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Wednesday, November 28, 2012

Surprise Babies

It's been quite an exciting week around here.

Taking advantage of a rare 60+ degree day, Tim set about dumping trays while I took over feeding and watering duties for the rabbits.

I noticed Epiphany, the only rabbit with young babies, has been camping out in her nestbox.  E gave me quite a bit of trouble kindling.  Her first baby was born while Tim was outside dumping trays on a different occasion.  He was able to make a nest for the baby and keep it warm until I got home.  That night, I found a second baby wedged between the box and the urine guards.  It was extremely chilled, but I was able to warm it up.  The next day, both babies looked great.

Anyway, E had been camping out in her nestbox and I was worried that she had been eating the hay as well, since her food dish had been licked cleaned for the past week.  I feed Miss Piggy and then pull out her box to rearrange the hay a bit and check on the two babies.  I caught a sight of white fur and I was disappointed. I had thought the second baby wasn't a pointed, but clearly I was wrong.

Imagine my greater surprise when I poke a finger in to the nest and find more than two wiggly bodies!

Muttering to E, I clear a place for her nestbox on my grooming table and start peeking in through the wool- one, two, three, four, five!

Apparently E. had dealt with a rough labor and ended up kindling more than a day apart between the first baby and the last.  It has been very cold here, so I hadn't checked the box again since the morning after the first two were born.

This explains why she's been such a pig around feeding time.

I am happy to report she has three shaded babies and two pointeds, all looking great.  If she hadn't been sitting in the nest, what a real surprise I'd have had when those five started leaving their nestboxes!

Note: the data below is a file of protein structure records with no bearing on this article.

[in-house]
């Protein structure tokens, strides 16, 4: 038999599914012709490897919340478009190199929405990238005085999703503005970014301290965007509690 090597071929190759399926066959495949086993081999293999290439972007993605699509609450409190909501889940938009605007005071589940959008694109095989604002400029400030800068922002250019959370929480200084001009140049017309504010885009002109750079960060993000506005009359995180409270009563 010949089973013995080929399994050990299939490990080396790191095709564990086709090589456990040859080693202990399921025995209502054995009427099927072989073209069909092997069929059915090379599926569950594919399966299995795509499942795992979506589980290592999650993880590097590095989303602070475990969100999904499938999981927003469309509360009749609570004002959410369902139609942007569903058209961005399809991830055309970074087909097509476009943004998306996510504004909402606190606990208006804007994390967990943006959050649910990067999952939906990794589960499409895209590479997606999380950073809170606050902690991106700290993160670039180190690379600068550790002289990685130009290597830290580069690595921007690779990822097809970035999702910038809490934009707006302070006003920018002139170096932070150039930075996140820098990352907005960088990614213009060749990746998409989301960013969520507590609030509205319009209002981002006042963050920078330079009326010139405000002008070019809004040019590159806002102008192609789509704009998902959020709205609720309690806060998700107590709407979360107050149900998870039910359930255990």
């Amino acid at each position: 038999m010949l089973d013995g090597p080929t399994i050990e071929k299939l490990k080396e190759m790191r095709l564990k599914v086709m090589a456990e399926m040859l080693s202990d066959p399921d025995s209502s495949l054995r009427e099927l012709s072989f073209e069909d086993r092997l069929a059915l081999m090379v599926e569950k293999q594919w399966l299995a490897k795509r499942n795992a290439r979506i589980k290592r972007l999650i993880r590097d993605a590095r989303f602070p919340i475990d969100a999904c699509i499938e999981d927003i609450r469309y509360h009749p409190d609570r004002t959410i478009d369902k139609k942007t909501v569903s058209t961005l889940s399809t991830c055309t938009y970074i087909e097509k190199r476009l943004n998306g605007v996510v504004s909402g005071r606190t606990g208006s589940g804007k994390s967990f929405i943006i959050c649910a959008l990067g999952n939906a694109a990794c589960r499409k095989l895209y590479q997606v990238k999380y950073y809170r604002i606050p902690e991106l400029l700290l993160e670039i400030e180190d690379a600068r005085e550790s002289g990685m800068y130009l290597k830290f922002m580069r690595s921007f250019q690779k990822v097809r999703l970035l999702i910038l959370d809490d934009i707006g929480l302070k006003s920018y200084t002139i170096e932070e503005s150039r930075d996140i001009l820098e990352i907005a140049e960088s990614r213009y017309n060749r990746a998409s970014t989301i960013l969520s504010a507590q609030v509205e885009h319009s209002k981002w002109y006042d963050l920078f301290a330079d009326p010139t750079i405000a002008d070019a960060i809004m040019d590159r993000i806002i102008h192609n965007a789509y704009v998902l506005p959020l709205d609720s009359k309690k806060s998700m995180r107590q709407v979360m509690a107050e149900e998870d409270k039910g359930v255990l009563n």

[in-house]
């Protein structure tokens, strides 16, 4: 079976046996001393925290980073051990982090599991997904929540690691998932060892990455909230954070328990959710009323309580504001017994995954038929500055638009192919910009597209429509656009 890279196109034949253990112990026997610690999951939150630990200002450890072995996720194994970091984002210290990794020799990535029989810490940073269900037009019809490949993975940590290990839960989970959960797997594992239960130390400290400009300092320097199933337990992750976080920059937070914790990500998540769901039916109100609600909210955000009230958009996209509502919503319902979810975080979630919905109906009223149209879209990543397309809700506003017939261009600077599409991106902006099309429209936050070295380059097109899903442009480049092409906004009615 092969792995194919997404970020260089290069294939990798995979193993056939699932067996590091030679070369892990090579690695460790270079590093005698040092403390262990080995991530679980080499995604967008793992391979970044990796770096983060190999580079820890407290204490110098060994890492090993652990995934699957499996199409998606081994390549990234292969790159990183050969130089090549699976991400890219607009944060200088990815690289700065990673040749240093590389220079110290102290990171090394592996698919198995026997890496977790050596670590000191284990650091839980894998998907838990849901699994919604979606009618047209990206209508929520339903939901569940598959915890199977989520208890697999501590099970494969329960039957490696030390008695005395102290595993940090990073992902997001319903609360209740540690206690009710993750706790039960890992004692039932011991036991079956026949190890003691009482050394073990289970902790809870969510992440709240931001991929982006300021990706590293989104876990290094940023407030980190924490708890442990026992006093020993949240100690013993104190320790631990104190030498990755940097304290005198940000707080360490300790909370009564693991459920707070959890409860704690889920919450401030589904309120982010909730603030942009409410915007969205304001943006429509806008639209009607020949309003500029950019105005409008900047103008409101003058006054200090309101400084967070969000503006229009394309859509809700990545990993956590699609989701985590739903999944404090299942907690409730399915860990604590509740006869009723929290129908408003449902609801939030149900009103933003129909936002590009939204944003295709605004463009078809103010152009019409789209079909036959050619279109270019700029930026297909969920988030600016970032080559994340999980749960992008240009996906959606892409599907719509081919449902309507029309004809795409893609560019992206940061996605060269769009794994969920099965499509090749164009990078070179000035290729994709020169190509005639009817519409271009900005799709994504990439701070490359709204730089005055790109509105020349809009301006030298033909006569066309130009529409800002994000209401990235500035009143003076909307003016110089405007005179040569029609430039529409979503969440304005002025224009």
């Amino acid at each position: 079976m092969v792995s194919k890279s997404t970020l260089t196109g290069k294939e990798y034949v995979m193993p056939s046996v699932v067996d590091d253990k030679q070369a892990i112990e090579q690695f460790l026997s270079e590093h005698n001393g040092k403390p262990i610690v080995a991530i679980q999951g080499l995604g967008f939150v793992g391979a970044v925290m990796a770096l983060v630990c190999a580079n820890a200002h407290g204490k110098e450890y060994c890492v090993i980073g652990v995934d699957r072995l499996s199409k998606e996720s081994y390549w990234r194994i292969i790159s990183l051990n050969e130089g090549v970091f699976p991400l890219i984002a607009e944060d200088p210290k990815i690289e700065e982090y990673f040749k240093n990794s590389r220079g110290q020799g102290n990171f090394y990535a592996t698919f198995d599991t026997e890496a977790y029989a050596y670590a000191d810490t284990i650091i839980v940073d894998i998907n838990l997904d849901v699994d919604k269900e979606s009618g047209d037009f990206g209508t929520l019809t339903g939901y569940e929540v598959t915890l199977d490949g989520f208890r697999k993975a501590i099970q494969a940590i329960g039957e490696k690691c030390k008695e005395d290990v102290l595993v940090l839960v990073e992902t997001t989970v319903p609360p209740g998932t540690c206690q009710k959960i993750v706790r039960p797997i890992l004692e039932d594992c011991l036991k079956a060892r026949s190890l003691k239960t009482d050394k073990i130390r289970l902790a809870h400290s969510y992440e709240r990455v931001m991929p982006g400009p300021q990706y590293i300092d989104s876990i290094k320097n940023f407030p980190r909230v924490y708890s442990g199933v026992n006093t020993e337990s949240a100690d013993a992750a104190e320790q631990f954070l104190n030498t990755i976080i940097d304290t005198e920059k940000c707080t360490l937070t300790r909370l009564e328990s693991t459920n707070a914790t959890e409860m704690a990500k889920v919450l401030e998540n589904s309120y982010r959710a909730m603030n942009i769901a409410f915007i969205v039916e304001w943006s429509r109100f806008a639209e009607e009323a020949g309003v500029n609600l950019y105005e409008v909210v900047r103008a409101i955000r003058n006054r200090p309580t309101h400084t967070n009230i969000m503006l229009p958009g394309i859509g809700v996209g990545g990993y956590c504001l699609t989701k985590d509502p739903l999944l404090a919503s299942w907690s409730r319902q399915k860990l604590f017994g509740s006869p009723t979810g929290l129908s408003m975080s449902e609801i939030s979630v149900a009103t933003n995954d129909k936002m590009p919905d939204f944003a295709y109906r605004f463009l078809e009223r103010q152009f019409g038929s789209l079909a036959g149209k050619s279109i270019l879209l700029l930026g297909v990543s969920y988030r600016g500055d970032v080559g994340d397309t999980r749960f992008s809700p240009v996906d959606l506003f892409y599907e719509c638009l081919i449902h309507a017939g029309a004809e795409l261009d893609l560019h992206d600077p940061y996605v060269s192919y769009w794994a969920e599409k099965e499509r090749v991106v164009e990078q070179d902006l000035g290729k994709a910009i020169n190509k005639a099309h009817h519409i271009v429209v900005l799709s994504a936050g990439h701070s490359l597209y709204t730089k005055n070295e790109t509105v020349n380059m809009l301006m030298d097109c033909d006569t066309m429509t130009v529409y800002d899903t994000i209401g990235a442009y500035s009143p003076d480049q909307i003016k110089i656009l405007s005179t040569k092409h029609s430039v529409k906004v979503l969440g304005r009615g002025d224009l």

Thursday, November 22, 2012

I'm Thankful

There are a lot of things to be Thankful for this year-

I'm thankful to have a husband that shares my interests in the rabbits and is willing to give up his Saturdays to go sit at shows with me.   I'm thankful he waters while I feed and he helps clean cages- and he is willing to check on the babies and do whatever is necessary to save them.

I'm thankful for my good group of rabbit friends.  The ones that assure me my rabbits don't suck after bad shows, who travel with me to far away shows and who put up with my grumpiness or non-stop chatter.  I'm thankful for the friends I see once or twice a year, but can pick up on a 6 month old conversation like we saw each other a week ago.

I'm thankful for the bunnies.  I'm thankful for the ones that see me and binky in their cages, or stick their noses out for kisses.  I'm thankful for the ones that go off feed when I'm not home, because it means they love me and miss me.  I'm thankful for the ones that don't want to be petted or loved on, but take excellent care of their babies or strut their fluff on the show tables.

I'm thankful I didn't sell out a year and a half ago when I started to.

I'm thankful for everyone who reads the blog.  Thank you and thank you for letting me know that sometimes these posts make a difference for you.


Monday, November 19, 2012

Outside the Norm

I typically only show in North Carolina and at the National shows.  That isn't to say I've never been elsewhere- I've gone to Pennsylvania and Ohio, Tennessee and South Carolina for "normal" shows, but we are lucky to have a fair number of shows in North Carolina, so I don't stray too far.

I woke up to a message from Joni one day- she had been talking to Lisa and Sarah (Sarah being one of our youth wooly breeders, Lisa is her mom) and they had decided to head down to Georgia for the Conyers triple- would I be interested in going?